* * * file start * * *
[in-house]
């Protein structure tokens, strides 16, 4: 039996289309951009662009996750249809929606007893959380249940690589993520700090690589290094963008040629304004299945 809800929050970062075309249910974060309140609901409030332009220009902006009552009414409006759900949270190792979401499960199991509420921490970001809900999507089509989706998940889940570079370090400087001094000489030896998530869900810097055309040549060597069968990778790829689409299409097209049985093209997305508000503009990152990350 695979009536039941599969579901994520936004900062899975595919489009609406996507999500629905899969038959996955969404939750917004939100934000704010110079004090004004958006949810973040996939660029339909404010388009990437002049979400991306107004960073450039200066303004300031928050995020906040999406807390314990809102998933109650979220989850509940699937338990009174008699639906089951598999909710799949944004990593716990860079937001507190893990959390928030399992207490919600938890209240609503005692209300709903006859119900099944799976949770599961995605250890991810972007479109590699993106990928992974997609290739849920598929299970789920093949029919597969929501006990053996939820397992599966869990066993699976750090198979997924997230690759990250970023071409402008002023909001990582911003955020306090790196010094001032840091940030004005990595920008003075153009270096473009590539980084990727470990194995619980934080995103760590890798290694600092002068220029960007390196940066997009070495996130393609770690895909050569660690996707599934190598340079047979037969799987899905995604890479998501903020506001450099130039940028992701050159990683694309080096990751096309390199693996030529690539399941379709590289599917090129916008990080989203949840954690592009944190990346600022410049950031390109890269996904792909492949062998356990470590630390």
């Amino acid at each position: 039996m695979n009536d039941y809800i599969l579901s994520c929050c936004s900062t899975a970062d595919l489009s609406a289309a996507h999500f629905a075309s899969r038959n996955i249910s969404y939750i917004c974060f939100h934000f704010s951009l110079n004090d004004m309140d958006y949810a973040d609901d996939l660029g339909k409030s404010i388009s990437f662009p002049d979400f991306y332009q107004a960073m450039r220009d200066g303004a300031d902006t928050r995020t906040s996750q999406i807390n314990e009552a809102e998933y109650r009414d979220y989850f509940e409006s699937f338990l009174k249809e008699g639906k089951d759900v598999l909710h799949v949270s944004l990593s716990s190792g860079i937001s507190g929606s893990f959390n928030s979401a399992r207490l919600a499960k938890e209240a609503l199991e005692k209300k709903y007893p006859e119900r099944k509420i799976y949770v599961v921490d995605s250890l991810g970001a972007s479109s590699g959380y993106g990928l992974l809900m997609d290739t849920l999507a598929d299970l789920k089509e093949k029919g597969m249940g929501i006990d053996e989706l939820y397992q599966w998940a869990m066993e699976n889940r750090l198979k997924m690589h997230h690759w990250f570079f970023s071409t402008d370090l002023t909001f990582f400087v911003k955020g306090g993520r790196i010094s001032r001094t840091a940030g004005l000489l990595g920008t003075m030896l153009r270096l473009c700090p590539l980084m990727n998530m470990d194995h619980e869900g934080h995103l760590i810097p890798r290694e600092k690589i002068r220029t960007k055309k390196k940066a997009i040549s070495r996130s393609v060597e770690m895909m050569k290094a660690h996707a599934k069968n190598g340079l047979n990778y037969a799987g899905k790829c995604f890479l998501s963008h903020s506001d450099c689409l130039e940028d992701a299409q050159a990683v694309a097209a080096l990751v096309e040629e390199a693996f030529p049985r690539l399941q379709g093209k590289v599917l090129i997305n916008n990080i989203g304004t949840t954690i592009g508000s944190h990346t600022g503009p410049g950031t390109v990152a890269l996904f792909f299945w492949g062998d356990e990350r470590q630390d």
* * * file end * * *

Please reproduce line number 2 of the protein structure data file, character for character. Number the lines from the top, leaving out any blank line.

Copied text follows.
């Protein structure tokens, strides 16, 4: 039996289309951009662009996750249809929606007893959380249940690589993520700090690589290094963008040629304004299945 809800929050970062075309249910974060309140609901409030332009220009902006009552009414409006759900949270190792979401499960199991509420921490970001809900999507089509989706998940889940570079370090400087001094000489030896998530869900810097055309040549060597069968990778790829689409299409097209049985093209997305508000503009990152990350 695979009536039941599969579901994520936004900062899975595919489009609406996507999500629905899969038959996955969404939750917004939100934000704010110079004090004004958006949810973040996939660029339909404010388009990437002049979400991306107004960073450039200066303004300031928050995020906040999406807390314990809102998933109650979220989850509940699937338990009174008699639906089951598999909710799949944004990593716990860079937001507190893990959390928030399992207490919600938890209240609503005692209300709903006859119900099944799976949770599961995605250890991810972007479109590699993106990928992974997609290739849920598929299970789920093949029919597969929501006990053996939820397992599966869990066993699976750090198979997924997230690759990250970023071409402008002023909001990582911003955020306090790196010094001032840091940030004005990595920008003075153009270096473009590539980084990727470990194995619980934080995103760590890798290694600092002068220029960007390196940066997009070495996130393609770690895909050569660690996707599934190598340079047979037969799987899905995604890479998501903020506001450099130039940028992701050159990683694309080096990751096309390199693996030529690539399941379709590289599917090129916008990080989203949840954690592009944190990346600022410049950031390109890269996904792909492949062998356990470590630390």